frustration all too well. “It comes with the territory, and I don’t know
if it’s a mission thing or a martyr thing that keeps me here,” he says.
“But if one out of 10 kids gets it, and gets inspired by something we
do here, maybe it makes up for the nine kids who are scratching their
names on my tables thinking it’s cool. Backspace requires upkeep all the
time because we do all-ages shows, but I honestly think that it’s worth
A Guide to Portland's All Ages Live Music Venues
Alberta Rose Theatre
3000 NE Alberta St., albertarosetheatre.com.
Expect: A star-studded folk tribute to Paul Simon.
Typical cover: $15-$25.
Status: Minors must be accompanied by parent or guardian. Some shows 21+. Mostly seated.
3017 SE Milwaukie Ave., aladdin-theater.com.
Status: Minors must be accompanied by parent or guardian. Some shows 21+. Some shows require minors to sit in balcony. Mostly seated.
Backdoor Theater at Common Grounds Coffeehouse
4321 SE Hawthorne Blvd.
Expect: It’s a new space, so we’re not exactly sure yet.
Typical cover: Probably $5-$10.
Status: Minor-friendly, no alcohol (yet, anyway). 50-person capacity.
115 NW 5th Ave., backspace.bz.
Status: Always all ages with unrestricted access for minors. 21+ can drink beer with wristband (Backspace is the only venue in Portland with this arrangement).
320 SE 2nd Ave., branxpdx.com.
Expect: A balls-out hardcore band with really good hair.
Typical cover: $5-$18
Status: Minors get full stage/pit access, drinkers get separate 21+ bar.
1332 W Burnside St., danceonair.com.
Typical cover: $20-$35.
Status: Most shows all ages with full stage access. Large drinking section and 21+ balcony.
Expect: A band fresh off the Warped Tour.
1507 SE Hawthorne Blvd., hawthornetheater.com.
Typical cover: $6-$18.
Status: Most shows all ages, with full access to stage and separate 21+ bar.
Expect: Jazz. Lots of jazz.
221 NW 10th Ave., jimmymaks.com.
Typical cover: $5-$25.
Status: Always all ages until 9 pm. Touring artists often play early sets to accommodate minors.
Expect: An excellent Canadian punk band you’ve never heard.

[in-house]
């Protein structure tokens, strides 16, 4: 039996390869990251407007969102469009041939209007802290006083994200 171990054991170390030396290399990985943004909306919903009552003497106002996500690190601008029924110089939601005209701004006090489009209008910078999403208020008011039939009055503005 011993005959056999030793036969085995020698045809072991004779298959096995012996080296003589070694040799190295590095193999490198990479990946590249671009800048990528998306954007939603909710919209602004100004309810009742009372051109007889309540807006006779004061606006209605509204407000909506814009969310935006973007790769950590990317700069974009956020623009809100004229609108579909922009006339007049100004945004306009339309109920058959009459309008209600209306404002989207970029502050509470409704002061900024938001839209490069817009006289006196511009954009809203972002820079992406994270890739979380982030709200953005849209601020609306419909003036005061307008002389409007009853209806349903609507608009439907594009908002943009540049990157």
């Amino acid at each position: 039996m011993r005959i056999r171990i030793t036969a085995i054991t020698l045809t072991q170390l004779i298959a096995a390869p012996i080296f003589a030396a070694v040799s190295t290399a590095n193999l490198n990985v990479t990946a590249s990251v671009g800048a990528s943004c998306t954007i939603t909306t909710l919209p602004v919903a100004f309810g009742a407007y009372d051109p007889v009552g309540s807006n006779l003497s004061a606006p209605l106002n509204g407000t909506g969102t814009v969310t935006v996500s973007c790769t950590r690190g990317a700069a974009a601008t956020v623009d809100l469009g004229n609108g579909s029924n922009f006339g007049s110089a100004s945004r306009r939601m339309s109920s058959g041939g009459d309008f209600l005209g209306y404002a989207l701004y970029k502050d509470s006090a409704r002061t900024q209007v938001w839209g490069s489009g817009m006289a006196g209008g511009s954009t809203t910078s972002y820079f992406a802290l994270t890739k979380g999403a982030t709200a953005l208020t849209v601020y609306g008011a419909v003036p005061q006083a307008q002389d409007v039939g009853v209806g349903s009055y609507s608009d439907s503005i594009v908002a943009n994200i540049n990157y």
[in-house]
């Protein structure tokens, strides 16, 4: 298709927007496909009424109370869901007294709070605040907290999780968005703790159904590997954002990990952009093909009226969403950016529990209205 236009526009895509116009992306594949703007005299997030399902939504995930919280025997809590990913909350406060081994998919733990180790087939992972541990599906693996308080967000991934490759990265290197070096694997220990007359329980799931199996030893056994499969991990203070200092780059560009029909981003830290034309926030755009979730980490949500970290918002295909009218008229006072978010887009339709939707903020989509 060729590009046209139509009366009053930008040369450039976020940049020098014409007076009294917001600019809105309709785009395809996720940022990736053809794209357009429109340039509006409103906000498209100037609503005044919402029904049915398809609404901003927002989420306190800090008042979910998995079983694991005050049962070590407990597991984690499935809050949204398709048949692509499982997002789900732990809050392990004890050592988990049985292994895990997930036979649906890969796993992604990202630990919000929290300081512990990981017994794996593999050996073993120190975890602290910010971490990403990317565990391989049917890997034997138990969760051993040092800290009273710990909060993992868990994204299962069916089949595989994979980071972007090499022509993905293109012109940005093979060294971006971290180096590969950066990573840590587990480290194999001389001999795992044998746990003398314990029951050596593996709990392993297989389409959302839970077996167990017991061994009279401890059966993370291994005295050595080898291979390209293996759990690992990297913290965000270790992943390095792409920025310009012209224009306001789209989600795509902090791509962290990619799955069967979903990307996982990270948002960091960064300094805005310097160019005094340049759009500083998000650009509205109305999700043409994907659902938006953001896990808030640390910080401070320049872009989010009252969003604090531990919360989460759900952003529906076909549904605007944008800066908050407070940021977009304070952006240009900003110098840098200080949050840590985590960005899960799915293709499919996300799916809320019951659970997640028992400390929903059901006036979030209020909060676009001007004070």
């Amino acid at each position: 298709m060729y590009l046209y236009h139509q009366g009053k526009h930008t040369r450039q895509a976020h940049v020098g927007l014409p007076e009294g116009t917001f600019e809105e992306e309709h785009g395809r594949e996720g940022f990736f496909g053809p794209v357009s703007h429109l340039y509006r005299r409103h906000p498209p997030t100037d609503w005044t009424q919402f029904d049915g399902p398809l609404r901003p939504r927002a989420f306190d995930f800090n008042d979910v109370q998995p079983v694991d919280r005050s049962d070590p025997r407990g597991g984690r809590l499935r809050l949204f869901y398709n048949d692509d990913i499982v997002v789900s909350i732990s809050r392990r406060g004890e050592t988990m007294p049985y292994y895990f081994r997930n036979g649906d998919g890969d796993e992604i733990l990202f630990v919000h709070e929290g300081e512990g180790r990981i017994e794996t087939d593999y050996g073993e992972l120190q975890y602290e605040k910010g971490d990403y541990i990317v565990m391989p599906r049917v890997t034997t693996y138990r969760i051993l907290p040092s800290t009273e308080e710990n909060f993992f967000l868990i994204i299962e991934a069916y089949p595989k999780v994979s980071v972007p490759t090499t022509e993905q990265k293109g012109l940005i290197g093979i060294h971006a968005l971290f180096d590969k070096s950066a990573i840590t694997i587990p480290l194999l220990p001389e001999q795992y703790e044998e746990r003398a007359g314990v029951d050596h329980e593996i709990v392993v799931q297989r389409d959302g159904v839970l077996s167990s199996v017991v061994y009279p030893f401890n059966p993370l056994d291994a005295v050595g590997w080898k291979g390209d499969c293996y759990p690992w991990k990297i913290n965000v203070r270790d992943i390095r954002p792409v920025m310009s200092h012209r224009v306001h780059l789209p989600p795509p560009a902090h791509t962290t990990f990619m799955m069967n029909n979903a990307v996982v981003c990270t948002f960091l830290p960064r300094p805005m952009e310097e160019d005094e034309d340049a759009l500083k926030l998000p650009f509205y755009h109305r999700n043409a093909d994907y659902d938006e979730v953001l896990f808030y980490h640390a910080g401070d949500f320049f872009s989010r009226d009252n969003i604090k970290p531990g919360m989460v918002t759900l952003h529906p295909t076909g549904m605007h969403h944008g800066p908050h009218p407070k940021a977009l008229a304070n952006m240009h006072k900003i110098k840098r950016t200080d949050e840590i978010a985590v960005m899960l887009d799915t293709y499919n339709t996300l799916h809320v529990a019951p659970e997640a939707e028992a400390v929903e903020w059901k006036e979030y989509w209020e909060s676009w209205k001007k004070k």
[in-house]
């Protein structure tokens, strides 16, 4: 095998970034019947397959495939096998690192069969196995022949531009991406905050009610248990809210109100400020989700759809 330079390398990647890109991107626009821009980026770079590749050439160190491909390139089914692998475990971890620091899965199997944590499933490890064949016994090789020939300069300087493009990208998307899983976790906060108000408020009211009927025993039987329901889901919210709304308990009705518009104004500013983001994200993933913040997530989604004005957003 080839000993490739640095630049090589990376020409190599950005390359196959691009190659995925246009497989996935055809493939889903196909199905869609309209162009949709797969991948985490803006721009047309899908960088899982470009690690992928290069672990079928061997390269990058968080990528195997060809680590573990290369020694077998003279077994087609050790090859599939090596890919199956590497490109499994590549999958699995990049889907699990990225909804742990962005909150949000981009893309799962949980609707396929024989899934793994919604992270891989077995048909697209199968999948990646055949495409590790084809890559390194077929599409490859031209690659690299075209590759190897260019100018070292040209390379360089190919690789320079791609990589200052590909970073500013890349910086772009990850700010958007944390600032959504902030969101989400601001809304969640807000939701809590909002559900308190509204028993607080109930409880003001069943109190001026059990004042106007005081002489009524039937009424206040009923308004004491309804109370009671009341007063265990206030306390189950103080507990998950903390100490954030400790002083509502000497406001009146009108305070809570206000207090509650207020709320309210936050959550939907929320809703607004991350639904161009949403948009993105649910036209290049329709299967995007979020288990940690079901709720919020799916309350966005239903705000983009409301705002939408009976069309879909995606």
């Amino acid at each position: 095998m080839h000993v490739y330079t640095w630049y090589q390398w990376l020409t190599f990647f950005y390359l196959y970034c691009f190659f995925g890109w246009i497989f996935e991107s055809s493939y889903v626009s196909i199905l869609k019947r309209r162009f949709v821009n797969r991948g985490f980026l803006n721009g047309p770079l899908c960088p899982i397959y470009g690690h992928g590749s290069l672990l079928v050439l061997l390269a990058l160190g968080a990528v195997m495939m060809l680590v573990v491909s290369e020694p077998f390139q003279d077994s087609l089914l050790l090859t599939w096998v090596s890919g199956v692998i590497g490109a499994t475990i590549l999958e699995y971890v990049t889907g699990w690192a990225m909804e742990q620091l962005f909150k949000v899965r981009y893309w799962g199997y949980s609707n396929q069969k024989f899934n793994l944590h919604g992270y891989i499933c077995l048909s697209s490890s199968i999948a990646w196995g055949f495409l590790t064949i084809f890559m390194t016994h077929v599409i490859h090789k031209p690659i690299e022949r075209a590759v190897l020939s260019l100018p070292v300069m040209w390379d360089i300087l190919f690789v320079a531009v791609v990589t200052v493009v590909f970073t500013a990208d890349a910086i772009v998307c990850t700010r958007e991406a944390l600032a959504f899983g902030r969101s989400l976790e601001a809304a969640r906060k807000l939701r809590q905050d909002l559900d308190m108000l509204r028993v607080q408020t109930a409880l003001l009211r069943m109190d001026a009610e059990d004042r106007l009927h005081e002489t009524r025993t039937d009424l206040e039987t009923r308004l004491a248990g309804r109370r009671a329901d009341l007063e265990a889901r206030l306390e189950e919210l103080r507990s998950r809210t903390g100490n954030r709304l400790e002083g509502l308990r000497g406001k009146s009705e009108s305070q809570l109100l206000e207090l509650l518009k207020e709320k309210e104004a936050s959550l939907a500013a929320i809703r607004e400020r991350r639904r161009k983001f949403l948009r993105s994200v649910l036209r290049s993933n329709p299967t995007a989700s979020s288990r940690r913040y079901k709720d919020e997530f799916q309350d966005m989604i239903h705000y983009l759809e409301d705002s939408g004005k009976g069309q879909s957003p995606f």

Laughing Horse Books
12 NE 10th Ave., facebook.com/laughinghorsepdx.
Typical cover: $5 donation for touring bands.
Status: Always all-ages access, no alcohol on premises.
Expect: A local bluegrass band.
3552 N Mississippi Ave., mississippipizza.com.
Typical cover: None-$6.
Status: Show room is all ages until 9 pm. Occasional children’s music and all-ages karaoke.
Expect: Kids’ shows, singer-songwriters.
3939 N Mississippi Ave., mississippistudios.com.
Typical cover: None-$15.
Status: Most shows 21+, with occasional all-ages matinee shows and weekly 3 pm all-ages patio shows on Sundays in the summer.
Expect: A major-label buzz band that does a meet-and-greet afterwards.
3158 E Burnside St., musicmillennium.com.
Typical cover: None. But you should buy an album while you’re there.
Status: Early all-ages in-store shows—often from bands playing 21+ venues the same night—on a regular basis.
Expect: Tattooed wobblies singing union rally songs.
Red and Black Cafe
400 SE 12th Ave., redandblackcafe.com.
Typical cover: Small donation.
Status: Full all-ages access with beers on tap for 21+ crowd. Sporadic show schedule. Currently in financial distress.
Expect: Young rappers, blues-rock acts, Insane Clown Posse.
8 NW 6th Ave., roselandpdx.com.
Typical cover: $15-$30.
Status: Most main-stage shows feature all-ages floor and 21+ balcony. Second (Peter’s Room) stage offers occasional all-ages shows. Tight security throughout venue.
Expect: A critically acclaimed U.K. rock band.
128 NE Russell St., wonderballroom.com.
Typical cover: $15-$25.
Status: Most shows all ages with full stage access. 21+ drinking area and balcony.